A friend of mine who suffered greatly caring for her ailing parents found herself an orphan in her 20s. She was left with such an inheritance that she could – by her own admission – stay in her room and live on take-out the rest of her life. Meaning, she was set. My friend was free to live not to work and to work not to live. As the obligation of employment did not weigh on her life, she was free to dream whatever she dared with the means to transform it to reality.
She lives with the guilt to this day.
Because, she says, it is her parents’ money she is sitting on, not something she herself had earned. No matter that she worked hard all her life in school, that she made it in the world of finance as an Ivy league graduate. When life served her comfort on a silver platter and swept clear her runway, she sank into depression.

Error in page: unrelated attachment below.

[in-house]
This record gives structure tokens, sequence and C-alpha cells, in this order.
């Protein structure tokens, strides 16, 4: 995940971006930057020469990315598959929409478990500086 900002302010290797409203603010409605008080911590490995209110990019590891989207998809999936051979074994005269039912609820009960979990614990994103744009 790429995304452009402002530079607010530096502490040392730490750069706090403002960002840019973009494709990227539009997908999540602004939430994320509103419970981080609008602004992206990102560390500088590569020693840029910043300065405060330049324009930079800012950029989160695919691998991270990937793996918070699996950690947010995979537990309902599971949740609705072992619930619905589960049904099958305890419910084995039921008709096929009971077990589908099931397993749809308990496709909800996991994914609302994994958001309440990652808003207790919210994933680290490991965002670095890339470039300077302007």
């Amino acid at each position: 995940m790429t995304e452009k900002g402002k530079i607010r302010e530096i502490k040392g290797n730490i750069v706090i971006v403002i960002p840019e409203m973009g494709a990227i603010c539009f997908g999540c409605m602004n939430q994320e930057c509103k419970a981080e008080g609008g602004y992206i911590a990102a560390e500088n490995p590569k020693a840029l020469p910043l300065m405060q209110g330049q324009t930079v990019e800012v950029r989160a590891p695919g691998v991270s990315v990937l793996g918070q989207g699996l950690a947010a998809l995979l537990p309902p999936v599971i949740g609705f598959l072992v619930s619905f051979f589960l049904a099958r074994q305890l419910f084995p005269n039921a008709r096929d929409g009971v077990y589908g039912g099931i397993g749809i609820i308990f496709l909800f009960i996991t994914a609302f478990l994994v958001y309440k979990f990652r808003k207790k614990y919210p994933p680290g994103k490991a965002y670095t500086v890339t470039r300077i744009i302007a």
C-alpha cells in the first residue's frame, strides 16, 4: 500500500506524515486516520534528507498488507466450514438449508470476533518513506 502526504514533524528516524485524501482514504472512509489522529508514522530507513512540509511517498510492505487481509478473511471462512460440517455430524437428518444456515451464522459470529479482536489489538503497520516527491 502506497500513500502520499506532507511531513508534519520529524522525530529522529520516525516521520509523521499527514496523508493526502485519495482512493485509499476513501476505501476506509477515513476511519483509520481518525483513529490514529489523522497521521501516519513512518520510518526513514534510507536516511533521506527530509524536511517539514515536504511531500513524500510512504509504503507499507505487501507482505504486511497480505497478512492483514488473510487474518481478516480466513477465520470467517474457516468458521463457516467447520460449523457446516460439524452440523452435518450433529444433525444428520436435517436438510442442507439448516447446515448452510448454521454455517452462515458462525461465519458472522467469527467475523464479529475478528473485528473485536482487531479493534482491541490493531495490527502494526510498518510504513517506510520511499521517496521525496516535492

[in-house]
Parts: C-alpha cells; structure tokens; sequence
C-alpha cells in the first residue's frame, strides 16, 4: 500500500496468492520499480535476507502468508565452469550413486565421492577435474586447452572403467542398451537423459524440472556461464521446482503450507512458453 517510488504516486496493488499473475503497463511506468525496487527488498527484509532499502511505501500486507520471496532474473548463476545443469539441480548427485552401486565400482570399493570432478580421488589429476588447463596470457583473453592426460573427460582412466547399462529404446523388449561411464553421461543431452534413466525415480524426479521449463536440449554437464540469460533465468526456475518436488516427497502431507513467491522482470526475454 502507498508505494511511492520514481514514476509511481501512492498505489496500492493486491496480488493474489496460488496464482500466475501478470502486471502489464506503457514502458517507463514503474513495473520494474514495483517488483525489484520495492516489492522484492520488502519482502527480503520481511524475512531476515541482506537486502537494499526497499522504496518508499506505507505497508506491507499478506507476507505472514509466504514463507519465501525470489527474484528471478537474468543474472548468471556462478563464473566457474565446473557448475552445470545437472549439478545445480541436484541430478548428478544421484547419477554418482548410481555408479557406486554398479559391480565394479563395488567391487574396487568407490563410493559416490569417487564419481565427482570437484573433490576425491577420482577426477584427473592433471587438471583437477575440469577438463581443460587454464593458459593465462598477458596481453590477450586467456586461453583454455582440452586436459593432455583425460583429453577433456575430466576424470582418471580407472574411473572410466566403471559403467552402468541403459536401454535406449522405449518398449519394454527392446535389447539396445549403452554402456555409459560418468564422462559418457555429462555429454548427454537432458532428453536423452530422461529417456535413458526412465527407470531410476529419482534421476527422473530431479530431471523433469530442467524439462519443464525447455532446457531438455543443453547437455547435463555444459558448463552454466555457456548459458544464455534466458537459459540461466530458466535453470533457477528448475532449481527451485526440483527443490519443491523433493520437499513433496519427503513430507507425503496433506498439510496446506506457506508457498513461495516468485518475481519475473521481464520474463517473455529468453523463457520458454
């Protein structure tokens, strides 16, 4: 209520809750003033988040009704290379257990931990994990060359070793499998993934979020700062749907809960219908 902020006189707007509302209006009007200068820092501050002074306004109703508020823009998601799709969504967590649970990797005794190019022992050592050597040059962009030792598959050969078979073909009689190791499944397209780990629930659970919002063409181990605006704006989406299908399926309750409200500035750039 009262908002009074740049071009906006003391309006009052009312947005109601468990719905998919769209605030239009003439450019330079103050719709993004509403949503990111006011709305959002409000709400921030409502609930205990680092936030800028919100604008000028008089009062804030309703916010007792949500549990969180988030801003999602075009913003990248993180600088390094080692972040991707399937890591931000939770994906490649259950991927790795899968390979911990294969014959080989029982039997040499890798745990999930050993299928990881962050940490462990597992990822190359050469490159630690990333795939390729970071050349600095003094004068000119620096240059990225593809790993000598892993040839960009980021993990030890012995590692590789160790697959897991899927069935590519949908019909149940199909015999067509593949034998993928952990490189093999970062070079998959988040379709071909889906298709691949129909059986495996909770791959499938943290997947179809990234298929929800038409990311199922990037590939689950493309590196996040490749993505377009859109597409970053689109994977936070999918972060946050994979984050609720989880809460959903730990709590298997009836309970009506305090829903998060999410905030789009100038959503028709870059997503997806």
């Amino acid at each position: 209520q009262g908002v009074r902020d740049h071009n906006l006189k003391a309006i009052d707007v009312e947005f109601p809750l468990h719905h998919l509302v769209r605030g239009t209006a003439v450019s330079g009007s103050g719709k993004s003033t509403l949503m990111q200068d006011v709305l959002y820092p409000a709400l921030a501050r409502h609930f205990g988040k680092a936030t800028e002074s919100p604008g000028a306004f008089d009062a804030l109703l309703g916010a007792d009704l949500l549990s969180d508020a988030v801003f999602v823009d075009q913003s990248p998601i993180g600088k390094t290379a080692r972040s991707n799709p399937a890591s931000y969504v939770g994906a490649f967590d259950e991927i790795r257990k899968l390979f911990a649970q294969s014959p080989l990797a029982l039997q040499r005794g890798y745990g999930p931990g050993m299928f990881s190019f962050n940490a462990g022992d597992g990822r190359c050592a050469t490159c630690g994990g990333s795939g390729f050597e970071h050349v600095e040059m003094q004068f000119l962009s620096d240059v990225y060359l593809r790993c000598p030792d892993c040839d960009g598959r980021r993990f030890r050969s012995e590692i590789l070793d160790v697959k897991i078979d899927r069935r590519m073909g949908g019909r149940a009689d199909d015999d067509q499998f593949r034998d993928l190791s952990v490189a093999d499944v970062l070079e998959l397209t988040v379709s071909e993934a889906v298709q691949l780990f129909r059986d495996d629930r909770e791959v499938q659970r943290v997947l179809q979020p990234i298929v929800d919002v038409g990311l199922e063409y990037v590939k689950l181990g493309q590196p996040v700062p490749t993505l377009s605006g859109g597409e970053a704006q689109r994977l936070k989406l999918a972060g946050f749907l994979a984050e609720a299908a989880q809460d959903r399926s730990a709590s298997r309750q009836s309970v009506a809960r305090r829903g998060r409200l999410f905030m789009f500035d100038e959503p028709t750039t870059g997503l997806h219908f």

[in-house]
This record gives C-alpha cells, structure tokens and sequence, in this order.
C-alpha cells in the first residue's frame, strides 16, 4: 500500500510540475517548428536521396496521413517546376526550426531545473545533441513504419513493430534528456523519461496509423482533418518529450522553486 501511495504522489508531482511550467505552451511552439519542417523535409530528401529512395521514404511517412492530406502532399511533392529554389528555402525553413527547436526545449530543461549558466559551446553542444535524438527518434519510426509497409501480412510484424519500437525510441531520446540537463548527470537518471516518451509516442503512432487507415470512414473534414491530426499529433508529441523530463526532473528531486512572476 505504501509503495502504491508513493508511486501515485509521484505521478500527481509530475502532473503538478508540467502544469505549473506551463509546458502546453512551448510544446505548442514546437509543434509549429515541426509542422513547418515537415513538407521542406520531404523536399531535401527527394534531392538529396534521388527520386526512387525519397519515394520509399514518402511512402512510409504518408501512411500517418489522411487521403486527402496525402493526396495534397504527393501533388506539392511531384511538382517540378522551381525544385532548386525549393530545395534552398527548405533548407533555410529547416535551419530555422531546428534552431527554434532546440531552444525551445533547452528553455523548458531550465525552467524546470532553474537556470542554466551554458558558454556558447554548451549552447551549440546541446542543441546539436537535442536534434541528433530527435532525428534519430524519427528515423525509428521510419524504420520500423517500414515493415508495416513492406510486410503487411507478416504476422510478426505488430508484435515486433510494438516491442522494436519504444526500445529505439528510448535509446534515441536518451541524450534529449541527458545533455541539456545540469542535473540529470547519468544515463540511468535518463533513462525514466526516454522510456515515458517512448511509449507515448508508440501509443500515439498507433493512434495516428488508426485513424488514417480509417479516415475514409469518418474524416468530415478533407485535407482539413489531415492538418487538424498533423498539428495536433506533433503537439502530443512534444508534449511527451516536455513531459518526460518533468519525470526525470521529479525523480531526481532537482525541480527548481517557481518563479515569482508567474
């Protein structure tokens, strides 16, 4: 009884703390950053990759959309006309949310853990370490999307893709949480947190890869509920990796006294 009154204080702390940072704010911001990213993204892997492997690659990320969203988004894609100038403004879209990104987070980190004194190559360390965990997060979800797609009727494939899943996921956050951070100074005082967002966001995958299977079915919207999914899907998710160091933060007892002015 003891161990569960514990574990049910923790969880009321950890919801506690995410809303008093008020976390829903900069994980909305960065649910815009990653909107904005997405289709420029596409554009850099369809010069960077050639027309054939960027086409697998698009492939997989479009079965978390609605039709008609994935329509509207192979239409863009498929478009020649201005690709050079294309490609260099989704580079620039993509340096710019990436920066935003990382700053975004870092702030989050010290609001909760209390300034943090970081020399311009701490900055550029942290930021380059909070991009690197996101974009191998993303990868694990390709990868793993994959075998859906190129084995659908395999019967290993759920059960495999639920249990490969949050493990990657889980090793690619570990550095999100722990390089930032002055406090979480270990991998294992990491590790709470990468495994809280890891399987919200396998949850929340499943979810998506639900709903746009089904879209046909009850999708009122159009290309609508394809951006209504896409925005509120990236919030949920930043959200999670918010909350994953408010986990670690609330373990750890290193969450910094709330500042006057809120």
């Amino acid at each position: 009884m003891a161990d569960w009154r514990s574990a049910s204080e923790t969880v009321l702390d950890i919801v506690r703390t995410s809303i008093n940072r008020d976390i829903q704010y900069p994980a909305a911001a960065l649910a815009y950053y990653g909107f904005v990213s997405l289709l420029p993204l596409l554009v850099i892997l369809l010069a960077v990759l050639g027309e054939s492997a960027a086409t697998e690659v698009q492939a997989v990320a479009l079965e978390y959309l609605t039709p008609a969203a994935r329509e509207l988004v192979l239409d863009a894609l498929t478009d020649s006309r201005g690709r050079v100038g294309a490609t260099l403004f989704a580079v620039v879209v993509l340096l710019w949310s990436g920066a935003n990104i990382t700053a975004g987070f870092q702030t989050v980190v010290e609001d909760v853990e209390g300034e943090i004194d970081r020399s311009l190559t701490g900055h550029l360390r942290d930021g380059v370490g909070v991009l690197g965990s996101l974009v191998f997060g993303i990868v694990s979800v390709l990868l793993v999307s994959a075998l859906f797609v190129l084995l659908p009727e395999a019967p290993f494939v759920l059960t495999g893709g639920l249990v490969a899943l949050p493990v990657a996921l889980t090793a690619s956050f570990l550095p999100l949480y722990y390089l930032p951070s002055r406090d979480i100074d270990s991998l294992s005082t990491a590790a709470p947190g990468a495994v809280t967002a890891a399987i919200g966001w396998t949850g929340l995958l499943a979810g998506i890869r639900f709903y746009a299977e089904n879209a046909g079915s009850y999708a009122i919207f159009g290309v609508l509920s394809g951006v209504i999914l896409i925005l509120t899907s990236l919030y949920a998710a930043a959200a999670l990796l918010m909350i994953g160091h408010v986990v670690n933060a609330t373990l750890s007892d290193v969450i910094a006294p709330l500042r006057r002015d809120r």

Her response back then intrigued me as I looked on while flailing for a financial foothold, after I had managed to study and make it into the world of designer clothes and country club dining, my life before and after this season a hazardous patch of thin ice. I grew up watching my parents scrounge and sweat, life without money struggles a most curious fantasy. It happened to some but surely would pass me over. But the bitterness of the little girl became gratitude; in my newfound Christian faith, I realized that with so little I had nothing to lose. And provisions would come my way in the most timely moments. I was about to shop for wardrobe to interview for head of the Gifted and Talented Program when my mother fell ill. I rushed back home to New York three hours away from Pennsylvania to end up tied to her in the hospital until the eve of the big day. I was going to set out for the interview as unprepared as I could be when Mom sheepishly told me about the suit she couldn’t resist picking up outside a ritzy building on Lexington Avenue before I rushed over to her. She had spotted it in an expensive trash pile after a long day of babysitting. Fit me perfectly and though I walked into my important meeting late, having gotten lost in the rain, I got the job over the women who looked the part of the upper-middle class echelon. I felt like Cinderella, though I’m not sure she was a bookworm. The assistant superintendent of the district put to me a grammar question the Caucasian candidates couldn’t answer. I know. Some of you are smiling. See? Learn your grammar. When later that year I told my principal the tale of the castaway suit, she remembered the way I’d walked in that day, said I looked sharp, she never would’ve known. But Cinderella did have to leave the ball.